Insurance Payouts From Deadly Tornadoes Could Hit $5B
Insurance claims filed in the wake of the tornadoes that devastated parts of six states and claimed at least 88 lives last weekend could result in $5 billion in insurance payouts.
The potential payout number would make it one of the most costly tornado disasters ever, according to the Wall Street Journal. Aon PLC data reported by the outlet show the costliest tornado disaster to take place a decade ago, when storms hit Tuscaloosa, Alabama and caused $8.5 billion in 2020.
Standard auto- and home-insurance policies typically cover wind damage, unlike flooding. However, insurance companies sometimes look to limit exposure by charging special deductibles, the Journal reported. The deductibles in the six states affected by the tornadoes are less than those for coastal homes needing hurricane coverage.
By Thursday afternoon, State Farm had received upwards of 11,000 claims from the six affected states, according to the Journal. Kentucky led the way with almost 1,800 claims, while Tennessee had the second-most claims. USAA, meanwhile, had received almost 2,000 claims by early Thursday.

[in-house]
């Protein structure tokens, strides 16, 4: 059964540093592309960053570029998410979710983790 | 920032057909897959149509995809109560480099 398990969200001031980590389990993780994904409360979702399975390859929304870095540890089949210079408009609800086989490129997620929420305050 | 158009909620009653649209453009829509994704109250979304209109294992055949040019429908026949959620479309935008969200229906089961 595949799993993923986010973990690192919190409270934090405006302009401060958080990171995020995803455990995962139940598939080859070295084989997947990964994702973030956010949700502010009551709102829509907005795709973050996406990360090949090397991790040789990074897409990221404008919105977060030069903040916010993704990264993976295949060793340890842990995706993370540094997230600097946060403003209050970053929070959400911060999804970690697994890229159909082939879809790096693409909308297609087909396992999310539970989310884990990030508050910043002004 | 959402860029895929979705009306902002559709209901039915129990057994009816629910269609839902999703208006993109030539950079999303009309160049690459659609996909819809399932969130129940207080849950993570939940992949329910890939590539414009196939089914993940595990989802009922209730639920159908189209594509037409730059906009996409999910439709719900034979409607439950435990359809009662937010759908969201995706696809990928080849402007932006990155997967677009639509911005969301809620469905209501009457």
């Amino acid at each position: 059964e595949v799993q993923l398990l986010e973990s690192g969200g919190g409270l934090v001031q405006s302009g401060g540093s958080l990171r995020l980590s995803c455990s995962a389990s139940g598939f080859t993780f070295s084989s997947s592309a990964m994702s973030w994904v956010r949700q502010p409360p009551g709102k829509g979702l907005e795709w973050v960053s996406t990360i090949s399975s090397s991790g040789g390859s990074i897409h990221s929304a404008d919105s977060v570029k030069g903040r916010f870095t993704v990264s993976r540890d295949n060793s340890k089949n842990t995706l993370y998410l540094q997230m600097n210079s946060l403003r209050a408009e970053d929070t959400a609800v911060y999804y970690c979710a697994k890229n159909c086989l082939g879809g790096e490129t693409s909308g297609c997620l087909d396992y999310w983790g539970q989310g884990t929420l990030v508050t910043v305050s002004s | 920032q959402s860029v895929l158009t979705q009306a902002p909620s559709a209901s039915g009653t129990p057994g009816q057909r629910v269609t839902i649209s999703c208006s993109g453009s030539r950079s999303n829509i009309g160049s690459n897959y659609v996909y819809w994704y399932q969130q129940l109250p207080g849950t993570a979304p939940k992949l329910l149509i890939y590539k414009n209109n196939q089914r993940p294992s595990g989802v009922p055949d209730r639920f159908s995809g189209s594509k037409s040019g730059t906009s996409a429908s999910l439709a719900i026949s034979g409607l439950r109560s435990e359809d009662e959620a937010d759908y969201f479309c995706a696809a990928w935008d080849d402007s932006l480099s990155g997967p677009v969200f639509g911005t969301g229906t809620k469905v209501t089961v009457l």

Arkansas, Illinois and Missouri were also affected by the storms.
“Some parts of town are still standing, but for the most part it is just total devastation,” Steve Jones, an agent for an insurance company in hard-hit Mayfield, Kentucky, told the Journal.
Mayfield is the small city in southwest Kentucky where about 110 people sheltered in a local candle-making factory, requiring dozens to be rescued after the storm touched down. According to the Courier Journal, at least eight were killed there.
While Fitch Ratings has raised the possible insurance losses to nearly $5 billion as a result of the storms, that still pales in comparison to other major storms in 2021, including February’s Winter Storm Uri, which had an insured cost of $15 billion, the Journal reported.
Hurricane Ida had an even more devastating economic impact this summer, costing insurers about $40 billion, according to Fitch.
[WSJ] — Holden Walter-Warner